So the other day we went a-Christmas tree hunting. No firs or pines or whatever the traditional trees are in these parts. So we cut down a sisal stalk. On Wikipedia it says that Tanzania is a major producer of sisal (used to make rope and such). There's certainly a lot of them around. So we went down to the bottom of our hill and found a suitable one to cut.

There they are in situ - you can hardly see them really but they're there, two brothers looking out over the Maasai Steppes

So the father-in-law and I got chopping with the panga.

while the neighbour's cat looked on

And the parents-in-law and I carried it up the hill to our brave little pink house (the tree, not the cat!)

And we decortaed it with butterfly hair clips...

...and beaded stars bought from the Maasai market in town...

...that catch the sunlight...

...and make pretty shadows...

Merry Christmas y'all

Wednesday, December 16, 2009

Chinese Whispers

I have a friend who is trying to adopt. Let’s call her Jane. She has found the cutest little baby girl in an orphanage near here. The baby was left at a market stall by a woman asking directions to the toilet. She asked if the marketeer could please hold her baby while she went to the loo. And she never came back. So the baby was sent to the orphanage and my friend Jane is loooking to adopt this baby. Just to be clear here!

So yesterday I bumped into my neighbour at the butcher. As you do. And she said “what’s the story with Jane? I hear she went to the toilet in Usa and someone gave her a baby?”

That’s small towns for you!!


Picture window today

Two little monkeys peering in

Tuesday, December 15, 2009

On this day in history

The chapel


The picture window this morning. Misty, with neighbours cows trimming our lawn

Monday, December 14, 2009

what I did today

Inspired by PurestGreen I shall let you in on the exciting and rollercoaster life of one Ms. Miranda. What I did today:

- Read some blogs


- Googled my name with wants and laughed at the results (also inspired by PurestGreen)
Miranda wants me to stop also
Miranda wants us to drink shit
Miranda wants Taylor NOW
Miranda wants a horse to call her own
Miranda wants to sleep

- Ate some fudge. Made by my fair hand a few days ago (had opened a tin of condensed milk to satisfy a sugar craving and thought I'd better make something with it or I'd eat the whole tin in one sitting and wizz around the house and bounce off the furniture like a balloon that you've blown up and not tied a knot in and let go. (phew that's a long sentence). Or Tom Cruise)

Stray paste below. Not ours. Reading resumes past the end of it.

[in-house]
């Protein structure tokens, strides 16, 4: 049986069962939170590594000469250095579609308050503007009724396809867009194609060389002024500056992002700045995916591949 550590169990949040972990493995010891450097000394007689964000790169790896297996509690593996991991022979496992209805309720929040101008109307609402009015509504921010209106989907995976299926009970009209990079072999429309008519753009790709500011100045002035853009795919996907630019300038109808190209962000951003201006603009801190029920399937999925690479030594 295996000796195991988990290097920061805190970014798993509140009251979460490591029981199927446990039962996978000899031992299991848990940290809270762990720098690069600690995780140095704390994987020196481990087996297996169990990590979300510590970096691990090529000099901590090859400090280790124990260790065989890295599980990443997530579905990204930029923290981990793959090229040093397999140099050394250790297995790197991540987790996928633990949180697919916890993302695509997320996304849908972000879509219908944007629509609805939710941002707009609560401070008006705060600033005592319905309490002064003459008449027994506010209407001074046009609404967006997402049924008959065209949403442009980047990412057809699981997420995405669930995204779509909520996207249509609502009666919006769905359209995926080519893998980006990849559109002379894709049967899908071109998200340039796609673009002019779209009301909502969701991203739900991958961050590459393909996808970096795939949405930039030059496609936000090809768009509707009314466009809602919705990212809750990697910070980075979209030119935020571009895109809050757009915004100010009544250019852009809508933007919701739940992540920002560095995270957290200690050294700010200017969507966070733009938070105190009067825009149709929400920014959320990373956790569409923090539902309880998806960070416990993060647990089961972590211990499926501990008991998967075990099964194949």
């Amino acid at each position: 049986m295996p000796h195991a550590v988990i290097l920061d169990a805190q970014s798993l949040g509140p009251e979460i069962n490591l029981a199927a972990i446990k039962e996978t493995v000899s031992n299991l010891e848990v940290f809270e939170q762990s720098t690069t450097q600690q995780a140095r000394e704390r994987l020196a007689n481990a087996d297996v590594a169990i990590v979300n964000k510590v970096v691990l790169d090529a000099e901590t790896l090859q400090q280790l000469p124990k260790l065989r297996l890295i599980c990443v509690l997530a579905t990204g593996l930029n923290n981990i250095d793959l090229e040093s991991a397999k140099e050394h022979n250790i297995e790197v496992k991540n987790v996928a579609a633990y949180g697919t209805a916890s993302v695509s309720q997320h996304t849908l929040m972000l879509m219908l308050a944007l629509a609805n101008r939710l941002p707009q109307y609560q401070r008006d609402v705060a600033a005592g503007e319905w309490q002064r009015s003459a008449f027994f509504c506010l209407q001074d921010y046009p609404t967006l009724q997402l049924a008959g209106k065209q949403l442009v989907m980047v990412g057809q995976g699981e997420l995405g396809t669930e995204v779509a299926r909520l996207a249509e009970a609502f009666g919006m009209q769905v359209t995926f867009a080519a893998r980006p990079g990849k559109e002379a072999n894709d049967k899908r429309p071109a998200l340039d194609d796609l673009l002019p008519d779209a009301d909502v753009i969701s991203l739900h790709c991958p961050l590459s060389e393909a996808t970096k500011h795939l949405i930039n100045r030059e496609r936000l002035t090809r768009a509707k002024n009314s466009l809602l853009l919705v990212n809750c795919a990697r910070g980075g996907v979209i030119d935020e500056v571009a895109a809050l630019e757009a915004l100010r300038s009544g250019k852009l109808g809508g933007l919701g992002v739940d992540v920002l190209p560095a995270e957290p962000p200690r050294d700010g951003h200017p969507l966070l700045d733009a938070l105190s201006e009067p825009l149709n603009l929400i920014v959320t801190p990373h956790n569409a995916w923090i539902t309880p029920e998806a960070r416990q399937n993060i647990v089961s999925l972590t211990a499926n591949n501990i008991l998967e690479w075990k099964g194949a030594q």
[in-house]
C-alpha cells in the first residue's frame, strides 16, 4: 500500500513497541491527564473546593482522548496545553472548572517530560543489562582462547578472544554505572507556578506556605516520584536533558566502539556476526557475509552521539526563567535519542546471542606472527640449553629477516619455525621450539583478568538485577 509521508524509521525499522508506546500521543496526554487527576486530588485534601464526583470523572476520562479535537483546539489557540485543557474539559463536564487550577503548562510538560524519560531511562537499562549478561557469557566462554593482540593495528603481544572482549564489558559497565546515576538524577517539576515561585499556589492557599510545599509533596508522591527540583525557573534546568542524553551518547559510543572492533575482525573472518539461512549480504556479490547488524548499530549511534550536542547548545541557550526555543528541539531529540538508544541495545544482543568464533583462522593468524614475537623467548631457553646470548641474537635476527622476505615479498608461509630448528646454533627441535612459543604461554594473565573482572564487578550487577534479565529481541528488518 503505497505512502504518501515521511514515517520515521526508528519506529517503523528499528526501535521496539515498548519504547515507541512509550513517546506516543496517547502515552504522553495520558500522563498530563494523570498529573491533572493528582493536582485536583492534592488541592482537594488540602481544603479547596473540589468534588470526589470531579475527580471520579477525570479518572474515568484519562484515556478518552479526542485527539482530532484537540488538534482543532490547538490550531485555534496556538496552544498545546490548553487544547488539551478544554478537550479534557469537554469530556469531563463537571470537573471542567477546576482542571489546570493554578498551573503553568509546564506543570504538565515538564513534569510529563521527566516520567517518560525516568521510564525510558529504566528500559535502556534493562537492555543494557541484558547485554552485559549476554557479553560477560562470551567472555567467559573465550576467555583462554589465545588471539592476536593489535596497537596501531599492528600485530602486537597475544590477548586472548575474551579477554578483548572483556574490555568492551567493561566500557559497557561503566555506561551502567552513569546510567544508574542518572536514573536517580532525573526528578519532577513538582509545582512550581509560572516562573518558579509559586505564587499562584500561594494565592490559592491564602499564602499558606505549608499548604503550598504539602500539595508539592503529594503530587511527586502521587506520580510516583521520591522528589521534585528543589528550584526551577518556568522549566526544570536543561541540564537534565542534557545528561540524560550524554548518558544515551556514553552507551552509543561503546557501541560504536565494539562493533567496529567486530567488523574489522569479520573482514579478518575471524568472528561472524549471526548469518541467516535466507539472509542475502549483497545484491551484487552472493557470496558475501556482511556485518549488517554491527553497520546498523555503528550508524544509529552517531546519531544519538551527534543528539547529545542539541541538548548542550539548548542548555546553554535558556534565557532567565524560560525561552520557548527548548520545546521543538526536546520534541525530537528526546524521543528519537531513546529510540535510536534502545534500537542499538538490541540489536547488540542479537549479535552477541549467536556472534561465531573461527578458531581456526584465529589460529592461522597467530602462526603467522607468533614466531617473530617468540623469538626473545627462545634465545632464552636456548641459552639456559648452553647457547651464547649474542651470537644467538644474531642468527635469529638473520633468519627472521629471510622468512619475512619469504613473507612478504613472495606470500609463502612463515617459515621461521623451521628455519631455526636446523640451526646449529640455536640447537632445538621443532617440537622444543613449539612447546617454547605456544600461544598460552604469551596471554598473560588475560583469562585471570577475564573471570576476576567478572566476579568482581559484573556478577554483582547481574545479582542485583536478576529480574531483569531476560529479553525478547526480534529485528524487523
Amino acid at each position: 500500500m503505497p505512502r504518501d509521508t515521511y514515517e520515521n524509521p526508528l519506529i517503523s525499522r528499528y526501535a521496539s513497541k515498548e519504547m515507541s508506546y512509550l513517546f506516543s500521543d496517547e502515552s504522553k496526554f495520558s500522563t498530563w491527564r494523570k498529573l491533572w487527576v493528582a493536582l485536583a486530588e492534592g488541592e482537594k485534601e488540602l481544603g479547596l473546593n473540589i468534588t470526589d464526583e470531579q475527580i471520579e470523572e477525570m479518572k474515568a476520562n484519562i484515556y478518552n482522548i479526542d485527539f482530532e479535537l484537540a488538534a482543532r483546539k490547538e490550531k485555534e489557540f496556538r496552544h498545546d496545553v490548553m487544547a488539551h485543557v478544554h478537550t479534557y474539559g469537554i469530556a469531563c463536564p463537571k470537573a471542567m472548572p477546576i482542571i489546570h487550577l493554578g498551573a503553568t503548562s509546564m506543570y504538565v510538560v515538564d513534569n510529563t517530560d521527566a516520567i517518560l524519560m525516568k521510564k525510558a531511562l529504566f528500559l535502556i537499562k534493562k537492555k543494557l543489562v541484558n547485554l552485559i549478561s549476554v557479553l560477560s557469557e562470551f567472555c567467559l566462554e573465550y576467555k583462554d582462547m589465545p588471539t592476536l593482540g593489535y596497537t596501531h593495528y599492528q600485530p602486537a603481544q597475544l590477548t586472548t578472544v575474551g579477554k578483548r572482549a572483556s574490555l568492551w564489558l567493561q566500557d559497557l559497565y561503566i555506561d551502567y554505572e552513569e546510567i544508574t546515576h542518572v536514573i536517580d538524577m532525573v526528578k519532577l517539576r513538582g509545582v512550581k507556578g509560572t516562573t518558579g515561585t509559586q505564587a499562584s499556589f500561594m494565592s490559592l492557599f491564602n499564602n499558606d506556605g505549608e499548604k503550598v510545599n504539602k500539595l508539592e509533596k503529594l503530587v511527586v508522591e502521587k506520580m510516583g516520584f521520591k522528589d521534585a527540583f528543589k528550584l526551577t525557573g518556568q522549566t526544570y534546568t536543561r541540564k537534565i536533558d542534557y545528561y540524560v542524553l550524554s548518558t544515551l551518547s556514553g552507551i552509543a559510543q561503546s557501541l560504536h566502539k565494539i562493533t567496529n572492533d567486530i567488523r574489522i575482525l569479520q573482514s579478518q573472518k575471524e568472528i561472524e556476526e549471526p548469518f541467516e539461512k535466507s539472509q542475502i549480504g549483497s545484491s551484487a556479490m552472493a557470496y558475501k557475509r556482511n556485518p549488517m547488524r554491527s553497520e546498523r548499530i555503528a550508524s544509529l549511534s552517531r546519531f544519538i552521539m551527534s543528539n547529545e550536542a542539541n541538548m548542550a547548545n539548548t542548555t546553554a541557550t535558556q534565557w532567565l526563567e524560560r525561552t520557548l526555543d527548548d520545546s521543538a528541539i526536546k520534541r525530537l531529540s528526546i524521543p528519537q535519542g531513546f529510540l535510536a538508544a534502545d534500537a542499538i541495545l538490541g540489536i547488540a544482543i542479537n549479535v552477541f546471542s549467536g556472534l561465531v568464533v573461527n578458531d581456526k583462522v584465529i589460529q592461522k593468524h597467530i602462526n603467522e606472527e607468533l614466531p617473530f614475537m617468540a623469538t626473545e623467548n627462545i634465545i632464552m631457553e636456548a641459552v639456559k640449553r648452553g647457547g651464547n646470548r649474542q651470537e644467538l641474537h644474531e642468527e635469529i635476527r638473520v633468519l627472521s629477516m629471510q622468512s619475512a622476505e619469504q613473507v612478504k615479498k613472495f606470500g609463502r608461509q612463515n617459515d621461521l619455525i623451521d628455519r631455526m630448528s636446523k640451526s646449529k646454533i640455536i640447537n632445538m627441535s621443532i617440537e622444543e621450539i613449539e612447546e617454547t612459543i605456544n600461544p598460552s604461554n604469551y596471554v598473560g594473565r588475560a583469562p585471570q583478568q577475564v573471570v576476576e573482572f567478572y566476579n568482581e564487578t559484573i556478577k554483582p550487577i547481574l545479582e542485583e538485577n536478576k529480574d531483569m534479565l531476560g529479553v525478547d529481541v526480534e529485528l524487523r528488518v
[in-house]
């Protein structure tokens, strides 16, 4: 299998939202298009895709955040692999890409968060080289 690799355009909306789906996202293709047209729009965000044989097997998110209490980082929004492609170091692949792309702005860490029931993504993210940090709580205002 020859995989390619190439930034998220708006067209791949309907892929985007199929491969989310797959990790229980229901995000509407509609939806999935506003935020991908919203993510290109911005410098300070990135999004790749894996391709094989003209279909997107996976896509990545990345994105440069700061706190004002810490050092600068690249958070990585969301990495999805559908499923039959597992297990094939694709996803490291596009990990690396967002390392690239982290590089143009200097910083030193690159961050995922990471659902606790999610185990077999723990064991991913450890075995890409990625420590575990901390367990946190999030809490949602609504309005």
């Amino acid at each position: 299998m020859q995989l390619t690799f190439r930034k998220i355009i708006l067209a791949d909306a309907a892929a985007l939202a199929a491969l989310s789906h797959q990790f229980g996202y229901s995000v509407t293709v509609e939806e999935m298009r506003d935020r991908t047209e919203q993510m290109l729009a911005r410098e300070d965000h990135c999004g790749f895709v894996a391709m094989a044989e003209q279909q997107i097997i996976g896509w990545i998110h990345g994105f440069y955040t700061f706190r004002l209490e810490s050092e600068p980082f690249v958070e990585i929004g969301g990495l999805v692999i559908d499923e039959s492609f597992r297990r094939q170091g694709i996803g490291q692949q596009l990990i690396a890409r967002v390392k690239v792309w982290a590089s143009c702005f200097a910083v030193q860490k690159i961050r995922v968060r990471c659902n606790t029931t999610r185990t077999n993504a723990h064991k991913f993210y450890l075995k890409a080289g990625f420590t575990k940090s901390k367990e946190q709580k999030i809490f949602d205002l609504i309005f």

- Coughed and spluttered and blew my nose 265 times and cursed the coldey fluey thing I have 482 times. Although I do like my new Tom Waits voice

- went out with the in-laws who are staying. A lunch of pasta salad and tamarind juice

- went to friends Maasai jewelry shop and watched as baby gal got passed from person to person and laughed at all the ladies with their jingly jangly Maasai jewelry (the baby did the laughing, not me). Persuaded the women that they didn't really want to keep her

- hid from the rain

- drove back on a road that had literally turned into a river

- took a picture of our picture window.

Wednesday, December 2, 2009

Sundowners at Owani Lagoon (working title)

Okay, so the book. You really wanna know? Okay.

Its about a girl
a boy
a safari camp
a film crew
a bar
an ex fiance

You know the drill

It's unashamed chick lit. Not a literary masterpiece and I'm fine with that.

Here's an attempt at a synopsis/back cover thingy for ya'll

Unlucky in love Nell has grown up in the bush and works in a safari camp. Her boss Felicity is an aging It Girl from London and when Nell falls for the dishy cameraman filming a reality TV series on Felicity's new life, she feels her luck has finally changed. But will it last?

Quiet, witty Andrew, escaping a broken heart and ruined dreams has come to work a season in the safari industry. Will he be able to resist Nell's quirky charms? Or will his ex fiance Alice come and mess up everything?

Sundowners at Owani Lagoon explores the stereotypical differences between men and women in a hilarious and fresh new light.

(or something like that!)

I'll see if I can salvage an exerpt or two

Oh and suggestions for titles most welcome!